Exceptionally easy to use, RootsMagic provides extensive help throughout the program. You also can get a printed manual for $14.95; refer to the online knowledge base, message board and video tutorials; or submit questions via the program’s Web site.
As in previous versions, the Pedigree, Family and Descendants tabs make it easy to navigate around your family tree. Each screen displays a lot of information, yet remains clean and uncluttered. Family View now shows children’s birth and death places, and Descendant View also shows birth and death places. The new People tab lists everyone in your file; you can customize it to show any fields and sort the list on any column. For faster navigation, a new collapsible sidebar lets you bookmark names and return to names you recently edited.
RootsMagic opens Family Origins, Family Tree Maker, Personal Ancestral File and Legacy files directly, and even imports pictures from Family Tree Maker.
With the handy new RootsMagic-to-Go feature, it’s easy to copy the program and your family files to a flash drive so you can run RootsMagic on a computer away from home—and not have to lug around a laptop. You also can create a shareable CD with a read-only version of RootsMagic to show off your work to family and friends. The program didn’t slow down on my test file with nearly 32,000 people; users have reported excellent performance with even larger files.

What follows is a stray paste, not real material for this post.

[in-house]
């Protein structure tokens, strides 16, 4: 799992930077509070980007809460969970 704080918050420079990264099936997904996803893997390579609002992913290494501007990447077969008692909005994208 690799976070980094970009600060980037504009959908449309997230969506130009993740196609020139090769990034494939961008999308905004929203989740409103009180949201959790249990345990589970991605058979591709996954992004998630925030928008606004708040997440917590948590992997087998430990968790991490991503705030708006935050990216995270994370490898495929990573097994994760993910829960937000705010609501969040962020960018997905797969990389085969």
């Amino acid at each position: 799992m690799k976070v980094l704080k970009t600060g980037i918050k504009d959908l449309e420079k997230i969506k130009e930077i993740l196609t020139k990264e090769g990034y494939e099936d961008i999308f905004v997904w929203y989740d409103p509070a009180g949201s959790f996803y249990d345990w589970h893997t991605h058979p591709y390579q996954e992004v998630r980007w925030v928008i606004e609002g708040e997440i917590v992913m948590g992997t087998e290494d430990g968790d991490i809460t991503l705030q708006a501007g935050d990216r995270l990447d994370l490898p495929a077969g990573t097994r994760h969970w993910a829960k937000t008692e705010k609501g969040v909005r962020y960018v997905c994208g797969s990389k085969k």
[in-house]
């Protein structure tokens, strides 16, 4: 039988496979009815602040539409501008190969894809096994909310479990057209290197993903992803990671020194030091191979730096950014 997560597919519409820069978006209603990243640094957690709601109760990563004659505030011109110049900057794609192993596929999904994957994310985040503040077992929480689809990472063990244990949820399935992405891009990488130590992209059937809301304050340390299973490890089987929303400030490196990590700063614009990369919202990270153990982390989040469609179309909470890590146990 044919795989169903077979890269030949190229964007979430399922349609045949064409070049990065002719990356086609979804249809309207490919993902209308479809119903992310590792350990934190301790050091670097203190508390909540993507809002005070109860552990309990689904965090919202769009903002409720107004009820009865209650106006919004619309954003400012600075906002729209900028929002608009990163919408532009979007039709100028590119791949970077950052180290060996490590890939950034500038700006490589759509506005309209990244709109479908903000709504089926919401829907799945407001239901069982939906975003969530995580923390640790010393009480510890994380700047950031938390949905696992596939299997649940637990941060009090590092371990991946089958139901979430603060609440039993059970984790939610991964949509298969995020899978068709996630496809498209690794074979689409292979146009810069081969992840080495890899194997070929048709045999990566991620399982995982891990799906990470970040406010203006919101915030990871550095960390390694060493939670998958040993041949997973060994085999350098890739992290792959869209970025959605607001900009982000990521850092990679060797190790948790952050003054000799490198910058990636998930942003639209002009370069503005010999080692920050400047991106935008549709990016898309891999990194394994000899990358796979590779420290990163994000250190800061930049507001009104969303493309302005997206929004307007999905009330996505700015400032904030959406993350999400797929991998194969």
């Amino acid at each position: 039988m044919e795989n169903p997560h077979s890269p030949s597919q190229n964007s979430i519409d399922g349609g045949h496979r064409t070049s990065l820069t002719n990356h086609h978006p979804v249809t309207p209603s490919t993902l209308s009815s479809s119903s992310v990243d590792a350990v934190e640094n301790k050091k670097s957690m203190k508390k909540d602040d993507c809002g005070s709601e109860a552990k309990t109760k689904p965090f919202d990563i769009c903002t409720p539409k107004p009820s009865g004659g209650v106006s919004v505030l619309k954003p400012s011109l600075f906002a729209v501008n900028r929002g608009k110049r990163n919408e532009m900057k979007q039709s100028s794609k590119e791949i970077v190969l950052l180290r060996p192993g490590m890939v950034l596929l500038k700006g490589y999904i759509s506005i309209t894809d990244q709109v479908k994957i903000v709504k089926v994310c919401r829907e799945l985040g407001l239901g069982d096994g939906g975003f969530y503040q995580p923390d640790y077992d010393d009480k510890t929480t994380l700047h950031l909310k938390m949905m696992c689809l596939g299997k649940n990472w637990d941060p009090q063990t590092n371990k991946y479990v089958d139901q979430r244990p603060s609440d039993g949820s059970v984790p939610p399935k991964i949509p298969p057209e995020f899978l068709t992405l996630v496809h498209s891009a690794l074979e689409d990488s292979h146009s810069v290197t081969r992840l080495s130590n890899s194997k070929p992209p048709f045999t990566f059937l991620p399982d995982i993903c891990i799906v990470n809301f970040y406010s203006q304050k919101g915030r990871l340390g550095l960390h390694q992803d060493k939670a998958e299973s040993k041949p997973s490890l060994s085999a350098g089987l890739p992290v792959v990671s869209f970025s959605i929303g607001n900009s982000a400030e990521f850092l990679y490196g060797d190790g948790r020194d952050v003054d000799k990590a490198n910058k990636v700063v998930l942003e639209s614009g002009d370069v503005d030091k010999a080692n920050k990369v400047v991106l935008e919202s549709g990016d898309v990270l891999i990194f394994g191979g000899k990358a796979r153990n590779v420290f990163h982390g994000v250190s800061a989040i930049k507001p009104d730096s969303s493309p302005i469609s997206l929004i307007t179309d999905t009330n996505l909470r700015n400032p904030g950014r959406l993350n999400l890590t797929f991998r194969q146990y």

Documentation is simple. Just select the template for the source type and fill in the boxes. Each field has a helpful description of what should go there. The new SourceWizard supports several standard documentation formats, including those in Elizabeth Shown Mills’ Evidence (Genealogical Publishing Co., $16.95) and Richard S. Lackey’s Cite Your Sources (University Press of Mississippi, $15). Now you can indicate whether a fact is proven, disproven or disputed; a source is original or derivative; information is primary or secondary; and evidence is direct, indirect or negative.